Friday, August 19, 2011

Making Inroads

Lots of progress on the social scene this week.  After barbecuing with our (Aussie/Kiwi/Chinese) neighbors on Sunday, Wednesday night marked another huge milestone for us.  We went out to dinner with an actual English person!  Anyone who's moved to England from another country can tell you that the English are notoriously private and somewhat socially awkward, which makes it difficult to make friends.  They are not overtly UN-friendly, but they keep to themselves much more than Americans -- and most other cultures.  As a result, most of the "locals" that we've become friendly with are other expats -- either from the US or other countries.

So how did we manage to swing a social outing with an Englishman?  Well, he's married to one of Josh's colleagues, who happens to be Australian.  She and Josh organized the dinner plans, and we all met up at an Italian restaurant near BAE's central London office (where they were both working that day).  I usually try to avoid traveling during rush hour, but since our reservation was at 6:30, I didn't have much choice.  The Tube ride wasn't bad -- I had a seat until I changed trains 4 stops away -- but it literally took me 10 minutes to get out of the Piccadilly Circus station because it was so crowded.  Not fun.  I don't think I could handle having to do that every day.  It's far worse than the Metro in DC, which has cavernous stations that keep you from feeling claustrophobic.  Getting through many of the London Tube stations, which are about 100 years older than the Metro's, often requires making your way through a maze-like series of narrow tunnels, up and down stairs, and even along platforms for other lines.  I can see why people tend to just walk.

The dinner conversation was better than the dinner -- which wasn't bad, just kind of bland -- and Giles (yes, Giles!) suggested we go out for a drink afterwards. We took that as a good sign that he actually liked us.  Since Josh mentioned that he and Brigid were just recently married, I figured it was OK to ask how they met -- as I was secretly curious how she managed to break through the English wall of privacy.  It turns out they used to work together many years ago.  Makes sense.  They HAVE to talk to you if you work together.  Anyway, they were both very friendly and easy to talk to and we discovered a mutual love of board games, so I have some hope that we will get together with them again.  The only catch is they live clear on the opposite side of London from us -- which is why we met up in central London for dinner.  We are on the same Tube line, but we are at one end and they're at the other, so the door-to-door journey would take about an hour and a half.  We may have to find a good pub halfway in between.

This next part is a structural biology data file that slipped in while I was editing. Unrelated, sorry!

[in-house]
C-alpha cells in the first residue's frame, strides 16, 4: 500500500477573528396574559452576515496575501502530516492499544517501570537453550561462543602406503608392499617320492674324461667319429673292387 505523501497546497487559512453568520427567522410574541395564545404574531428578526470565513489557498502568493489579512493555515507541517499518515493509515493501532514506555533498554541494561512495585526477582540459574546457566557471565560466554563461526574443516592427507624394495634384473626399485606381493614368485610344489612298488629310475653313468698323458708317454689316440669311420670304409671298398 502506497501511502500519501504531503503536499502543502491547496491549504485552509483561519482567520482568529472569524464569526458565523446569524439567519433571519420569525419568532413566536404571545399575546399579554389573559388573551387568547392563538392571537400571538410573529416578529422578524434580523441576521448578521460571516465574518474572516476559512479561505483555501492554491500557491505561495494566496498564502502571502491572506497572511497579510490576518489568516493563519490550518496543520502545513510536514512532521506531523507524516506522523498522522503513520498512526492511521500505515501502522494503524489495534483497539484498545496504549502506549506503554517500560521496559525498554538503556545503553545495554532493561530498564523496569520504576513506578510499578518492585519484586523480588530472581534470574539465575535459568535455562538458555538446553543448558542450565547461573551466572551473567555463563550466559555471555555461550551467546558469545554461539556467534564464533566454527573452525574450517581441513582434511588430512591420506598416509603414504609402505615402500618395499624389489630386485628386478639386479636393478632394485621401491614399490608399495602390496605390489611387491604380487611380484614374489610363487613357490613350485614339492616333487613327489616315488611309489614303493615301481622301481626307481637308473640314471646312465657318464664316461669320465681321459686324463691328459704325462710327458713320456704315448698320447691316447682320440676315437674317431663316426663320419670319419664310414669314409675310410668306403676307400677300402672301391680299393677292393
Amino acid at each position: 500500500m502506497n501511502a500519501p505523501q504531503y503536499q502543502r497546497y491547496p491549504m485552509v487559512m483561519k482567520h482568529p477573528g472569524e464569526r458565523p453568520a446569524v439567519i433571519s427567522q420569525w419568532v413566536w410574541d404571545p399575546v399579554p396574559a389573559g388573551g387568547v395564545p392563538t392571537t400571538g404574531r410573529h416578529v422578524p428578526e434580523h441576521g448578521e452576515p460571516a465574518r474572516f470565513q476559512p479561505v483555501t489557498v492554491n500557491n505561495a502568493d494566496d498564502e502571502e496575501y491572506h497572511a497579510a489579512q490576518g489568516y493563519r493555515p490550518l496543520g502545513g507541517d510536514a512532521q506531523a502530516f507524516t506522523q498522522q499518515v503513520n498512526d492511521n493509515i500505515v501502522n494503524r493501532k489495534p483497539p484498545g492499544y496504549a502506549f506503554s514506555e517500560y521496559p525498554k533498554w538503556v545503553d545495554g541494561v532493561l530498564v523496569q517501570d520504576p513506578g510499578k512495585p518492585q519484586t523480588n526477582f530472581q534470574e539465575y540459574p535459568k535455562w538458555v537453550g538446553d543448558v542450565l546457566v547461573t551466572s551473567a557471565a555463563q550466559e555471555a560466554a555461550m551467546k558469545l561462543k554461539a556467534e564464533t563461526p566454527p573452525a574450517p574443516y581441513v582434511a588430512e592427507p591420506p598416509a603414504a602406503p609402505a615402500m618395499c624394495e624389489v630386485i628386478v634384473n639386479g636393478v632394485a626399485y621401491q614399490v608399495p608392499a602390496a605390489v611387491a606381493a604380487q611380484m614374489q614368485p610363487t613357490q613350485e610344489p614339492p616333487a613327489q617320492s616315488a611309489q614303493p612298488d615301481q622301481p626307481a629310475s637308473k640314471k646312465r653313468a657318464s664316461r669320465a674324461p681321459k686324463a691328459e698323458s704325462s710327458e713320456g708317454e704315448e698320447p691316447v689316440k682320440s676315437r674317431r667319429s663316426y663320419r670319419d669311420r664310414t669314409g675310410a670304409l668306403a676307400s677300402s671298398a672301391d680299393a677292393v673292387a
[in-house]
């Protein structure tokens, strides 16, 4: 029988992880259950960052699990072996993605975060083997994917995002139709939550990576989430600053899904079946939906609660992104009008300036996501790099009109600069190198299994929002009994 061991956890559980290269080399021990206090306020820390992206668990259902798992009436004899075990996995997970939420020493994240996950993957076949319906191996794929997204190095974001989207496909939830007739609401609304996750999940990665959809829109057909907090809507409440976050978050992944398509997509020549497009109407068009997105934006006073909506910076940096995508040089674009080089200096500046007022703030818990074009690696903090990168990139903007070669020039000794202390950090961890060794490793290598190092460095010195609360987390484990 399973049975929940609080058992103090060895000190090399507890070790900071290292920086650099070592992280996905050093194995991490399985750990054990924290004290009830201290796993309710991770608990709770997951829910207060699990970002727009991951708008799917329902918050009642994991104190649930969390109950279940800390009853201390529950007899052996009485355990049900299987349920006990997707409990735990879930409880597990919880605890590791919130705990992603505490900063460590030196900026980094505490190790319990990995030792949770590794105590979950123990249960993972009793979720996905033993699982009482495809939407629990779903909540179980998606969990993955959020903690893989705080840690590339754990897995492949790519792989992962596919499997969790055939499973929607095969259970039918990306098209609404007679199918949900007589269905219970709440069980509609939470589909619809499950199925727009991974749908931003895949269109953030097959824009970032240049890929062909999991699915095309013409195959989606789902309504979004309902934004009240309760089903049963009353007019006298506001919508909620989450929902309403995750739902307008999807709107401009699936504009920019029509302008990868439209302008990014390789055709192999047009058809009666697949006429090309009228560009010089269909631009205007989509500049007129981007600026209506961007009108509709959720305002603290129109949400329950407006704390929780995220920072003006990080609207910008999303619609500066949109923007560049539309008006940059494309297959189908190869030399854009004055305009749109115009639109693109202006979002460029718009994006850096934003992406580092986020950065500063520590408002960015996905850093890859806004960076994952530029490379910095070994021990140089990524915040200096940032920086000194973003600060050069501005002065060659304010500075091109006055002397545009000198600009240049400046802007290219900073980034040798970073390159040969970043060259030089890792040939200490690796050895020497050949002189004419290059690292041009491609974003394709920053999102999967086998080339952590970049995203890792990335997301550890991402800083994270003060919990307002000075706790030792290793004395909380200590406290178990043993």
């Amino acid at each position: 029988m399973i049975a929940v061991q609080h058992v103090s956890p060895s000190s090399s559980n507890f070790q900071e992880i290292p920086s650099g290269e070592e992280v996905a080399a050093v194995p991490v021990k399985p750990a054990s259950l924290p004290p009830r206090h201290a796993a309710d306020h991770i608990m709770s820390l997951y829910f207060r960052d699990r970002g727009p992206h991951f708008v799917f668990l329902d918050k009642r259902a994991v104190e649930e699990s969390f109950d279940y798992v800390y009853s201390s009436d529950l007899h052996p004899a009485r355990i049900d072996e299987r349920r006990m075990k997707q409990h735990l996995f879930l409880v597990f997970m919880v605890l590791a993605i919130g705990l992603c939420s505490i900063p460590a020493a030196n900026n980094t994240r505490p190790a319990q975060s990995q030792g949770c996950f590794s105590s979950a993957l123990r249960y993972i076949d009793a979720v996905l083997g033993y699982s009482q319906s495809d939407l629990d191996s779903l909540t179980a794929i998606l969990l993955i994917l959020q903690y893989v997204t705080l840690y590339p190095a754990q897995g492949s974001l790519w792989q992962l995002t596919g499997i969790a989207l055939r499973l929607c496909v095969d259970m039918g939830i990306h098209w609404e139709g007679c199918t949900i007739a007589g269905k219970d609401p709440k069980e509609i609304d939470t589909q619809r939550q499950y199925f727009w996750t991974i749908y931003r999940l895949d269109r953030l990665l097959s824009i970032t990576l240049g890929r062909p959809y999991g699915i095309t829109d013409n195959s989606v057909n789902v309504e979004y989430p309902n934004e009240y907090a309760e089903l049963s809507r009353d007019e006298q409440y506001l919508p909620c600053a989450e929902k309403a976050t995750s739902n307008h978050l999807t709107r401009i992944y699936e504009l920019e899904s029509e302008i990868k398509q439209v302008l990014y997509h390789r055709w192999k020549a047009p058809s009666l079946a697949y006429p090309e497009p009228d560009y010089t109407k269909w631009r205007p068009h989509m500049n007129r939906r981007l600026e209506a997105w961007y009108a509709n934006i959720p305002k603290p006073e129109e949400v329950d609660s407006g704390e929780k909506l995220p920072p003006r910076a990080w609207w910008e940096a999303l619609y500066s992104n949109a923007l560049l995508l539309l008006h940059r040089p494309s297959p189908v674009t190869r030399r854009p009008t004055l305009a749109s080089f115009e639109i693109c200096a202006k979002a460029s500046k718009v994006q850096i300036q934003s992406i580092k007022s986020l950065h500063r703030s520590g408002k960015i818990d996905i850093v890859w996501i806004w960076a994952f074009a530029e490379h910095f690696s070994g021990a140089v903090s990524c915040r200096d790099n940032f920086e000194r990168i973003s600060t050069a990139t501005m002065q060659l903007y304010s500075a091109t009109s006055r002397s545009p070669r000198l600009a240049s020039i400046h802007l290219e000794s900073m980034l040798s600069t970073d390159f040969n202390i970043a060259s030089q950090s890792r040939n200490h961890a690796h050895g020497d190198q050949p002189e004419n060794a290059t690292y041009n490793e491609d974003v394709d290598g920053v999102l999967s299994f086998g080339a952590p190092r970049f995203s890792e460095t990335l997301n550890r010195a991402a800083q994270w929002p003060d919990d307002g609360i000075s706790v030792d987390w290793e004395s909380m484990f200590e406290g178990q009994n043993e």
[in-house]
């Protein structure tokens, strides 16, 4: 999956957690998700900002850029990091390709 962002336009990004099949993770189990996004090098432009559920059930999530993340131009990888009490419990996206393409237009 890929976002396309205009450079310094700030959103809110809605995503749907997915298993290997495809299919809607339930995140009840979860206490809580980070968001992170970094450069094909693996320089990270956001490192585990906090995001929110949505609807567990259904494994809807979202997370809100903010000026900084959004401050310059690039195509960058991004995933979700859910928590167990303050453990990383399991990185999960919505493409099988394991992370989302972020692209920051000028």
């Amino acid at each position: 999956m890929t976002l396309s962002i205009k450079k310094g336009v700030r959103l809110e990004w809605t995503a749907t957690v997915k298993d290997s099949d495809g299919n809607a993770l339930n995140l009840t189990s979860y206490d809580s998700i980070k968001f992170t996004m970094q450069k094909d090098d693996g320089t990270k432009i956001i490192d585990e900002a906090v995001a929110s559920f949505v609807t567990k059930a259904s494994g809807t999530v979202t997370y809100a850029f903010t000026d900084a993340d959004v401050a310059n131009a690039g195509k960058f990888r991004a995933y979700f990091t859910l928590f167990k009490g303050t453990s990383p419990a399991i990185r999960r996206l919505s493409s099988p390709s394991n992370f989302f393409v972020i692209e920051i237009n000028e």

1 comment:

  1. Good job!! I hope this leads to a brand new cluster of English (and expat friends) to add to your already massive brood of California and Washington DC friends!


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